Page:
March of the Penguins (2005) 1080p YIFY Movie

March of the Penguins (2005) 1080p

In the Antarctic, every March since the beginning of time, the quest begins to find the perfect mate and start a family.

IMDB: 7.60 Likes

  • Genre: Documentary | Family
  • Quality: 1080p
  • Size: 1.29G
  • Resolution: 1920*1080 / 23.976 fpsfps
  • Language: English
  • Run Time: 80
  • IMDB Rating: 7.6/10 
  • MPR: Normal
  • Peers/Seeds: 26 / 139

The Synopsis for March of the Penguins (2005) 1080p

At the end of each Antarctic summer, the emperor penguins of the South Pole journey to their traditional breeding grounds in a fascinating mating ritual that is captured in this documentary by intrepid filmmaker Luc Jacquet. The journey across frozen tundra proves to be the simplest part of the ritual, as after the egg is hatched, the female must delicately transfer it to the male and make her way back to the distant sea to nourish herself and bring back food to her newborn chick.


The Director and Players for March of the Penguins (2005) 1080p

[Director]Luc Jacquet
[Role:]Morgan Freeman
[Role:]Romane Bohringer
[Role:]Charles Berling


The Reviews for March of the Penguins (2005) 1080p


Incredible cinematography; good storyReviewed byMoral DecayVote: 8/10

It is amazing that any animal can survive the months of unfathomably harsh weather depicted in this movie. As told in Morgan Freeman's excellent narration (the English version), emperor penguins have been doing so for thousands of years. At least they are built for it, with oblate spheroidal bodies that maximize volume to surface area and a thick layers of fat and fur to help them survive the tremendous winds and unimaginable cold. As the movie shows, they are also uniquely built to protect the eggs and newborn chicks from the drastic conditions that can even kill the adults.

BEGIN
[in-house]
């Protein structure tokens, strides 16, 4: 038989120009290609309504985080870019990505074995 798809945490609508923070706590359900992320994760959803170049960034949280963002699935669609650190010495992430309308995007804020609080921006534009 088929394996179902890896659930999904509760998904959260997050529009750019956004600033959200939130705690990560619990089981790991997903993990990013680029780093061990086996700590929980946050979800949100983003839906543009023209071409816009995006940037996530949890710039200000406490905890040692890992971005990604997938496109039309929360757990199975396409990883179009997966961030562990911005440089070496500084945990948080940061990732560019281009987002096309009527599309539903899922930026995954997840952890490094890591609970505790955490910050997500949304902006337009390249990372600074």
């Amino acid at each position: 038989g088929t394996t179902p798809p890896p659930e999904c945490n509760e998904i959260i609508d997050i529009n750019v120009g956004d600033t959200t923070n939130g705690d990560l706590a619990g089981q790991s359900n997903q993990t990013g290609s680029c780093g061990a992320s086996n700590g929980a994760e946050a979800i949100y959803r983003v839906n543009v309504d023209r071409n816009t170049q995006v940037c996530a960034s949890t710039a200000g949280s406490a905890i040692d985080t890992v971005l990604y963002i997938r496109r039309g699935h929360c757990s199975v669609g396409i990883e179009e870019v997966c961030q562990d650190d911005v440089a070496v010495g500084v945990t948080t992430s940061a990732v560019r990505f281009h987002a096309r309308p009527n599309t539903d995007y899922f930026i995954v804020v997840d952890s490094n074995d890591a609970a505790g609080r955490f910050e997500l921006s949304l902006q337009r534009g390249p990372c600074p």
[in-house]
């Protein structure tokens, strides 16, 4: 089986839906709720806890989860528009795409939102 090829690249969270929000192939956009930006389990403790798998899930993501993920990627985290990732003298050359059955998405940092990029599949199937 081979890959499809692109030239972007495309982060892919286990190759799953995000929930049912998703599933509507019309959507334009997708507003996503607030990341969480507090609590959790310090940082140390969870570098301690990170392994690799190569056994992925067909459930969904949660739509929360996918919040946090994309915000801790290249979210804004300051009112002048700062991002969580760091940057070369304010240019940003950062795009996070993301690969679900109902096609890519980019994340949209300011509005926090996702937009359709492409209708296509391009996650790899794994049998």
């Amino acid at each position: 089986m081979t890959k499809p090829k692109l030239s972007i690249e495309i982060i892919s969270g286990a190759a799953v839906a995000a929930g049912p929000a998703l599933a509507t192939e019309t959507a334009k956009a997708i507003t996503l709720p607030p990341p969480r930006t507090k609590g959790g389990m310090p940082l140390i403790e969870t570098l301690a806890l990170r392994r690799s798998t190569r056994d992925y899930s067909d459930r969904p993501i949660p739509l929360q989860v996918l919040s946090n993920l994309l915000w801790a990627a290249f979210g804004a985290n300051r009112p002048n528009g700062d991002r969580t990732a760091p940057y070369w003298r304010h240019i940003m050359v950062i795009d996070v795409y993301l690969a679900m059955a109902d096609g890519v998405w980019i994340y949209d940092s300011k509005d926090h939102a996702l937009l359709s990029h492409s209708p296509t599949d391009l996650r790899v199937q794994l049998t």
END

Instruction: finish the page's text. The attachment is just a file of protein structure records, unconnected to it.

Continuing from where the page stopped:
What is perhaps even more incomprehensible is that this was filmed by humans surviving those same conditions. Certainly they had the advantage of technology, but it is hard to imagine living for days, or weeks or months in the Antarctic winter, much less carrying equipment and patiently waiting for the subjects to get used to your presence.

The only flaw in the movie is what will also endear it to many of those that see it: it is edited in a way that seems to give these animals too many human qualities. Throughout all the hardships of survival, from the courtship ritual through the caring for the eggs and newborn chicks to the ultimate return to the preferred environment of the sea, the penguins seem to show happiness, sadness, love, satisfaction, grief and a range of other emotions in very human ways. These are not after all short people in tuxedos, they are animals acting instinctively. Granted, they do it in an extreme environment, but they are animals nonetheless.

Fine Documentary about an Animal Family Doesn't Flinch at LifeReviewed byRandom TaskVote: 8/10

Few animals and fewer people ever venture to the foreboding conditions of Antarctica, but one pair of determined documentary makers made the journey. Director ? cinematographer, Laurent Chalet and co-cinematographer Jér?me Maison braved wild winds and far-below-freezing temperatures to film the annual mating ritual of an even heartier group: penguins. The result is a brief, but complete, look into the world of one of the strangest and most determined creatures to have evolved in nature.